Ultrasonography is preferable to radiography for the early detection of calcification in soft tissue in the neck region. In the investigation of suspected soft tissue tumors, such as in acute swelling of sterno-cleido mastoideus, and in cases of congenital muscular torticollis, ultrasound can often distinguish between a true tumor mass and a hematoma or muscle rupture.
The appearance of an echogenic structure with acoustic shadowing in the region of tenderness may indicate a cervical rib (Figures 1 and 2). Fracture of the clavicle in the newborn and congenital pseudoarthrosis of the clavicle can also be diagnosed with ultrasound.
Figure 1 Transverse imaging of the right neck region.
Note the echogenic structure with acoustic shadow.
Figure 2 X-ray corresponding to Figure 1.
Note the cervical rib.
At our medical center, the shoulder is one of the bodily areas for which musculoskeletal sonography is most requested. Age-related degenerative changes and overuse syndrome with degenerative tears leads many patients to seek medical treatment for painful shoulder.
Suspicion of rotator cuff pathology is the most important indication for shoulder sonography. Musculoskeletal ultrasound enables early detection of changes in tendons, in bursae-rotator cuff and in cartilage, thus leading to adequate treatment. Tears can be seen, located, and measured[6-8] (Figures 3, 4 and 5). Their full anatomical extent can be assessed. Calcification is more visible with ultrasound than with magnetic resonance imaging (MRI) (Figure 6) and the capability of precise location enables assessment of treatment. Sonographic palpation and comparison with the other shoulder is easily performed.
Figure 3 Partial thickness tear of supraspinatus.
Right and left shoulder. Note the narrowing of the tendon. Transverse sonogram. A 70-year old male who presents with bilateral shoulder pain and has a painful arc at clinical examination.
Figure 4 Transverse sonogram, supraspinatus right and left shoulder.
Anechoic defect. Partial thickness tear, right. Left: Normal supraspinatus.
Figure 5 Massive full-thickness tear of supraspinatus.
Left shoulder. Non visualization of tendon. This 81-year old female has severe shoulder pain that increases at night.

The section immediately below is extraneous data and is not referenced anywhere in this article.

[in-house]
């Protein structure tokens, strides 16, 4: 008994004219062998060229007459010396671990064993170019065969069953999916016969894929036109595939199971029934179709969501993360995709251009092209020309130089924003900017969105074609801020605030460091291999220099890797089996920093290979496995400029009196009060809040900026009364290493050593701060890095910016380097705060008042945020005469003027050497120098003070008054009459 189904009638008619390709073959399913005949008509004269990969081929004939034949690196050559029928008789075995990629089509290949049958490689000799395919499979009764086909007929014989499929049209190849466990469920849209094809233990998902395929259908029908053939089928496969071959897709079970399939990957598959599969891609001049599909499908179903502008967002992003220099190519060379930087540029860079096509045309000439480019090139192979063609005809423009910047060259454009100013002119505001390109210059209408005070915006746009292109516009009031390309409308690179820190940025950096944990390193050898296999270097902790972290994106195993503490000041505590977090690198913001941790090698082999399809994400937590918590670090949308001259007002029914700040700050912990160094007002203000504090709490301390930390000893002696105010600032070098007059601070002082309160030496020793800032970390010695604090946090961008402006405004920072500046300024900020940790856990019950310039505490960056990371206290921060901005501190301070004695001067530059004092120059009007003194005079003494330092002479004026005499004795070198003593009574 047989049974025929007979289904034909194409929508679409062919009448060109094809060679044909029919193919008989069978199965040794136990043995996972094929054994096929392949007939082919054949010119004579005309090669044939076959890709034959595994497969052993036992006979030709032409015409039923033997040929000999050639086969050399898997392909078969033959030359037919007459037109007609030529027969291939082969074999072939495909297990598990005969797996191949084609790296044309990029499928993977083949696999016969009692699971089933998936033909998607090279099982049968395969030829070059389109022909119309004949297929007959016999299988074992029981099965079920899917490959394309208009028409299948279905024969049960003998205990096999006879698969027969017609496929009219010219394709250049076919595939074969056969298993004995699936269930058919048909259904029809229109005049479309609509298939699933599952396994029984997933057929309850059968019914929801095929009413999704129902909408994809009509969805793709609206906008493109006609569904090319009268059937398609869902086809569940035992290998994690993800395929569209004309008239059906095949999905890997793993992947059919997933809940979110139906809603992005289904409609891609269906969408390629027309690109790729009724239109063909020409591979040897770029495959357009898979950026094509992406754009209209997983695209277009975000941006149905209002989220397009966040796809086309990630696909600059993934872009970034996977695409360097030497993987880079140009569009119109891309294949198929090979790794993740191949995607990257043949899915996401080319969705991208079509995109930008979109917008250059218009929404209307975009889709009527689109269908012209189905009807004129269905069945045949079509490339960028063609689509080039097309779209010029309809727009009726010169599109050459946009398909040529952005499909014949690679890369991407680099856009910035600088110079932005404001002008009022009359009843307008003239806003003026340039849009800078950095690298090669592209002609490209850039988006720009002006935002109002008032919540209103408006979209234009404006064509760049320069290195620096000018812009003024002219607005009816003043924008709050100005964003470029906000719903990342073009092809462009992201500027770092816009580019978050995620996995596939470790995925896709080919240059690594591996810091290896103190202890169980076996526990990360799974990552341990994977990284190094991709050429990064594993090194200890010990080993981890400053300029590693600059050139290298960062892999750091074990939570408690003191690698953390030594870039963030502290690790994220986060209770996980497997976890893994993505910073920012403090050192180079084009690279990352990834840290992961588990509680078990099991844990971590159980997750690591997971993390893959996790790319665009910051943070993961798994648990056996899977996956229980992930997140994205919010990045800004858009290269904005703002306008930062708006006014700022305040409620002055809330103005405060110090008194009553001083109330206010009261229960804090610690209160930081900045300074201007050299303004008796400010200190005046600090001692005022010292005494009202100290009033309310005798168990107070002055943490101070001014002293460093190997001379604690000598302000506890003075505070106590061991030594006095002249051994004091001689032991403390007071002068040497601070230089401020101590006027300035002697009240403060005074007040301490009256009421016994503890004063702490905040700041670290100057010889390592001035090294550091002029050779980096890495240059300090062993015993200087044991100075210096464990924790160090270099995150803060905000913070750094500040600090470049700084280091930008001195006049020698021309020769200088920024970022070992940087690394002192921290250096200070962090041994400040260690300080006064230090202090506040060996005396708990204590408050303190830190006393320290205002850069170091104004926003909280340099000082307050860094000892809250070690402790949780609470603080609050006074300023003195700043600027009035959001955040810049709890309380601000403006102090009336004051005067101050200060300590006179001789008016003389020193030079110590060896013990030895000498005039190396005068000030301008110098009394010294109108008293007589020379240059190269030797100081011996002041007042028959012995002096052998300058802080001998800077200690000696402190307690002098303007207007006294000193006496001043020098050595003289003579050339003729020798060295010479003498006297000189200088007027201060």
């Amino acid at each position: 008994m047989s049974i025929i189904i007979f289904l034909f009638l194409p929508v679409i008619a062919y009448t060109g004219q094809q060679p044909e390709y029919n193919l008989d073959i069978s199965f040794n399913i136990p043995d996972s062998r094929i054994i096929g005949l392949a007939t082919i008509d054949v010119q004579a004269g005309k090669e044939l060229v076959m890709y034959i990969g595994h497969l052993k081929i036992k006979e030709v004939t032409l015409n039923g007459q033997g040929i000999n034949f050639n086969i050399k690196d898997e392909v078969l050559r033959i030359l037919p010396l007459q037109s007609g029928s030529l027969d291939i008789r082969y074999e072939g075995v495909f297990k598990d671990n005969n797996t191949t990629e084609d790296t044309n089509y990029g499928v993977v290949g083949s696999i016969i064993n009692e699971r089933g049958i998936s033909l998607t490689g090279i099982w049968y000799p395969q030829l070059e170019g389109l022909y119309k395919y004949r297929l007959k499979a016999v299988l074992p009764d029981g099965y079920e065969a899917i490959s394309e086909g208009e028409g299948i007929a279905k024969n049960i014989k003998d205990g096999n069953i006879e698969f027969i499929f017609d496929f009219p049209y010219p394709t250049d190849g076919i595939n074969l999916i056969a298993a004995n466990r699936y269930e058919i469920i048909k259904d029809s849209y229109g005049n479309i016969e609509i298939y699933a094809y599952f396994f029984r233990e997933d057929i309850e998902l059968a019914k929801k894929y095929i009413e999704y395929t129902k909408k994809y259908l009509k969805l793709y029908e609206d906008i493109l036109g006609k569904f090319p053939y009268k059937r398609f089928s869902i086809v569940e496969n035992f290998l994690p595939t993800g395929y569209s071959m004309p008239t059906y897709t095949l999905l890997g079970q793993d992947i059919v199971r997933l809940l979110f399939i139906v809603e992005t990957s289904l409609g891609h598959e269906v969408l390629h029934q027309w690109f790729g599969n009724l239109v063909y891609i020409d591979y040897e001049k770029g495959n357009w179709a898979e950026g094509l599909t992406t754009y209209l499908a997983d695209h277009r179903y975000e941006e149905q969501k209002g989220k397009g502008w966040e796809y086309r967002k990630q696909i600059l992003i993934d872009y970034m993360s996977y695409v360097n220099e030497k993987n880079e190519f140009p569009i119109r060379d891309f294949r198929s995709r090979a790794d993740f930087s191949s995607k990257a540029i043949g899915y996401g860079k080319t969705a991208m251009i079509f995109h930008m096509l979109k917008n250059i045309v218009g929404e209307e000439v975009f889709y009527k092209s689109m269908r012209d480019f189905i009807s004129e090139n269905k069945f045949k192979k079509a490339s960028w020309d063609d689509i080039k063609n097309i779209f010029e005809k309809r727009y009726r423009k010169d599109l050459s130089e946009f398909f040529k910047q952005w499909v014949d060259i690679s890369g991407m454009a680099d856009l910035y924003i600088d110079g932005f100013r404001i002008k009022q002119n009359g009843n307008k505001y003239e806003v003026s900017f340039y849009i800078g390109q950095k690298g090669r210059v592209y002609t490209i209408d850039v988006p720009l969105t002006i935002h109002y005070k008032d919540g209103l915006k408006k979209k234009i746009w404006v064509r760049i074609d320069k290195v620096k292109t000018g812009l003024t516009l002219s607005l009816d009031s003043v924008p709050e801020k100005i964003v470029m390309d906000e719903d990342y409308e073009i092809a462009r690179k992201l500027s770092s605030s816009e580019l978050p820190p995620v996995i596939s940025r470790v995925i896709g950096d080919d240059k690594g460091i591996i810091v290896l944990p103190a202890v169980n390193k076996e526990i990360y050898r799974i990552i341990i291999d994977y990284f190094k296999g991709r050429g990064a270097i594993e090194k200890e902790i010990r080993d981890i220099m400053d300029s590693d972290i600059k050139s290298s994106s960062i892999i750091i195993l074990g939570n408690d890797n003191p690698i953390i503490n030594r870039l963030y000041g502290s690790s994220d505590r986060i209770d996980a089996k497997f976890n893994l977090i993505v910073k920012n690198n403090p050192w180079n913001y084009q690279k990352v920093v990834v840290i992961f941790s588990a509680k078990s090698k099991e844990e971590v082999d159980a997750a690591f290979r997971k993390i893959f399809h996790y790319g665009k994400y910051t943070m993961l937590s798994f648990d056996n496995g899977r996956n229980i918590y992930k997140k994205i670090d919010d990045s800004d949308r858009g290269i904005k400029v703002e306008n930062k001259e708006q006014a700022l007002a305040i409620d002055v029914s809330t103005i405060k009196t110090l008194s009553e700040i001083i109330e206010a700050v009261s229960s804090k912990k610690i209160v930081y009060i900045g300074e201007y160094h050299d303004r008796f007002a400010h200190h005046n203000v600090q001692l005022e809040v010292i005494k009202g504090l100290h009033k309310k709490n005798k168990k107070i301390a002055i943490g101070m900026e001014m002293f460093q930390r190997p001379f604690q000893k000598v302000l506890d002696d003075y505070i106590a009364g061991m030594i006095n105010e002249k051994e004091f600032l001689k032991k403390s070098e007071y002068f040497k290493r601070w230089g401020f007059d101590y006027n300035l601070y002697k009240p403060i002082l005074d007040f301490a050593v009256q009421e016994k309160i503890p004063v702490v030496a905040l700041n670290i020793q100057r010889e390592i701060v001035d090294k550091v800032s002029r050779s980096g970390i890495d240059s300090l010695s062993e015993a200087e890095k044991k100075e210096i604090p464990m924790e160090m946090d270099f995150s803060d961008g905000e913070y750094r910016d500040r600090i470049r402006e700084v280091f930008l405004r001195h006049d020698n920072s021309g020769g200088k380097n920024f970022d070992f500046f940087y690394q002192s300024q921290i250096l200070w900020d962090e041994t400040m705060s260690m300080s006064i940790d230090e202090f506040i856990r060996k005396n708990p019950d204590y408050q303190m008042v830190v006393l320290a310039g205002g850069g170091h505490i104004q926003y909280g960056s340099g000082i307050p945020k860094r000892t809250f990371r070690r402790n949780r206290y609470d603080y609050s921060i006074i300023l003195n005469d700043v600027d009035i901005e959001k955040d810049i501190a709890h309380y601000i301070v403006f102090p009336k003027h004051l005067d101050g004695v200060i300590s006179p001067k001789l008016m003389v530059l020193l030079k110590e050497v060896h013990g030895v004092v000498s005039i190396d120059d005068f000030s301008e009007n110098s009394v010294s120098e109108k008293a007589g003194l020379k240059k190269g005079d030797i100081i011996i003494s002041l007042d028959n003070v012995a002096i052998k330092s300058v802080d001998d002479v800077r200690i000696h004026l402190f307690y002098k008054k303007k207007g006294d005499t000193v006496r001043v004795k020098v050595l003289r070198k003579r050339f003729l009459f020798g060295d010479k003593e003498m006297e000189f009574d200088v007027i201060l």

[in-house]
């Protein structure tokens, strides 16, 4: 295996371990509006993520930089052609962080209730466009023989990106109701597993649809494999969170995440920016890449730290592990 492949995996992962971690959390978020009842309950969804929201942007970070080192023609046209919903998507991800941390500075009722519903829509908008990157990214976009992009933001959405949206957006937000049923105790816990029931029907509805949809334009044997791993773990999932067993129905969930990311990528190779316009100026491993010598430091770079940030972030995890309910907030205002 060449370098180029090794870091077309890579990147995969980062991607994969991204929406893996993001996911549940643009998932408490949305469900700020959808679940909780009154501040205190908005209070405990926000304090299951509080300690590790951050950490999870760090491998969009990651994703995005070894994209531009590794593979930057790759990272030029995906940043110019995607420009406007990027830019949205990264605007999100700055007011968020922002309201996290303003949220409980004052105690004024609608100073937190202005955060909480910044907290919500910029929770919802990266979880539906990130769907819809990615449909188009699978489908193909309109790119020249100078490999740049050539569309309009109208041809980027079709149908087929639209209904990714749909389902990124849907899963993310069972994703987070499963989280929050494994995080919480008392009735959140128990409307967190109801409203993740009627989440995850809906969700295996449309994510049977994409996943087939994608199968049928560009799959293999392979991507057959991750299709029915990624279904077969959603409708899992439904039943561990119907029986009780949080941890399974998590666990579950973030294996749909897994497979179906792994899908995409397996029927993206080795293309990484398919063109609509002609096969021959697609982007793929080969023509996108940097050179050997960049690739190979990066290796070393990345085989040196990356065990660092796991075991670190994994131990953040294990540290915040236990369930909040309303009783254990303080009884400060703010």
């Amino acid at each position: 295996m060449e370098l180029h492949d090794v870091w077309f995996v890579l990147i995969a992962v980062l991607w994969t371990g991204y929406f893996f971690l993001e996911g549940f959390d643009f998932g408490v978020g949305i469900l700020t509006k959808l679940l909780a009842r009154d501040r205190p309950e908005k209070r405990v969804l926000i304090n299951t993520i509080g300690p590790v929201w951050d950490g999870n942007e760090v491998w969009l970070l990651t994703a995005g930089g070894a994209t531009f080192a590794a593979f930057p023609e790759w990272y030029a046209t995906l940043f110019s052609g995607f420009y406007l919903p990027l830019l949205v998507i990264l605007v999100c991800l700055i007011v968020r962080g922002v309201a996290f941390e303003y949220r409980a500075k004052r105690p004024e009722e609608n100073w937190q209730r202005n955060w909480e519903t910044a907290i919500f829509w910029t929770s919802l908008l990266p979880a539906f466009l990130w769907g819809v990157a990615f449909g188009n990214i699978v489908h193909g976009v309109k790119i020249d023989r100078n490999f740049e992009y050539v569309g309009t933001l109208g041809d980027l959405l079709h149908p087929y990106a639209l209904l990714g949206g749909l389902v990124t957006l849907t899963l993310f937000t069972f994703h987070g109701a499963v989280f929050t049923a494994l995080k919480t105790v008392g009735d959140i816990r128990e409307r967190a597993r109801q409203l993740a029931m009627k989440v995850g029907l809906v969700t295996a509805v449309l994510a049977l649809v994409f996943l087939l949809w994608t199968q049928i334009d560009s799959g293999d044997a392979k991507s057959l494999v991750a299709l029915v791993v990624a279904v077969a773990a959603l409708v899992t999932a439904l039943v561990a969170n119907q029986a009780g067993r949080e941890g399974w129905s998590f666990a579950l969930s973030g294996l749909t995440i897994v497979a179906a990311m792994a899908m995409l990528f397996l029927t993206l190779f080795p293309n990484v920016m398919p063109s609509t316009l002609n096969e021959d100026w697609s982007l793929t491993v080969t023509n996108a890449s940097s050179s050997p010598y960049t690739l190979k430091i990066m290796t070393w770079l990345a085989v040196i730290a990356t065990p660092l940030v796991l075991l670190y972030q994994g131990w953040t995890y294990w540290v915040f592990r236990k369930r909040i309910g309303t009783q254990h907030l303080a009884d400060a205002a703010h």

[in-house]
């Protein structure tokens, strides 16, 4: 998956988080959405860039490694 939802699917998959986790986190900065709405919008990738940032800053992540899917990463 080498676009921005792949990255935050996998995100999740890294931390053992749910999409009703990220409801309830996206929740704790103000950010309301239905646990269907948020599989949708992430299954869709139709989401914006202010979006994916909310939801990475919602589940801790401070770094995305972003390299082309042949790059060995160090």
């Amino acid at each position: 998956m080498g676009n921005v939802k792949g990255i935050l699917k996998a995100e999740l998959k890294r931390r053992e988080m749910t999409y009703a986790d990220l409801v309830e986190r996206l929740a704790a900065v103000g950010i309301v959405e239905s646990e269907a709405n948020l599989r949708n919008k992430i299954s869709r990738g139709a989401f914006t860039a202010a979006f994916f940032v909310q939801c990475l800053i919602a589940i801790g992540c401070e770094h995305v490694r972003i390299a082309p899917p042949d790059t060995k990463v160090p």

Figure 6 Shoulder calcification.
A: Calcific tendinitis. Calcification in the supraspinatus tendon, longitudinal view. Note: Acoustic shadow behind the calcification. A 29-year old woman presents with a short history (3 d) of incapacitating shoulder pain and with severe restriction in the range of shoulder movement; B: Transverse sonogram. Calcification of supraspinatus, right. Left normal sonogram.
The presence of fluid around the biceps tendon or subdeltoid bursa may indicate a bursitis infection or tear (Figure 7). Lesions associated with rotator cuff disease, such as long biceps tenosynovitis and sub-acromial deltoid bursitis, can be visualized by ultrasound.
Figure 7 Biceps tendon.
A: Bicipital tendinitis. Transverse sonogram. The tendon is surrounded by fluid. This 33-year old woman presents with pain and local tenderness in the area of the bicipital groove; B: Longitudinal view with fluid around the biceps.
Ultrasound can detect fractures in the head and shaft of the humerus, especially the greater tuberosity (Figure 8). Greater tuberosity fractures are characterized by sonography as cortical discontinuity, and may appear as a cortical gap or step-off (double line). They should be included in the differential diagnosis of every shoulder sonography examination, even in the absence of a clear history of trauma. Osteolytic lesions of the proximal humerus can also be detected in ultrasound (Figure 9).
Figure 8 Fracture of greater tuberosity, left.
Note the discontinuity of the bone. The right shoulder has normal appearance. Transverse sonogram.
Figure 9 Longitudinal sonogram.
Swelling of soft tissue with severe irregularity of the cortex right humerus. Left biceps normal. X-ray of the right arm demonstrates the osteolytic lesion of the right humerus. A 75-year old man presents with swelling of the right humerus, limitation of movement, night pain and weight loss.
Since conventional radiography does not adequately diagnose symptoms of shoulder pain, a sonographic examination is recommended as part of the early diagnostic protocol[10,11]. Ultrasound is useful in detecting pathologies in the acromioclavicular joint, such as acromioclavicular joint arthritis and dislocation (Figure 10), as well as septic arthritis of the sternoclavicular and acromioclavicular joints.
Figure 10 Acromioclavicular joint.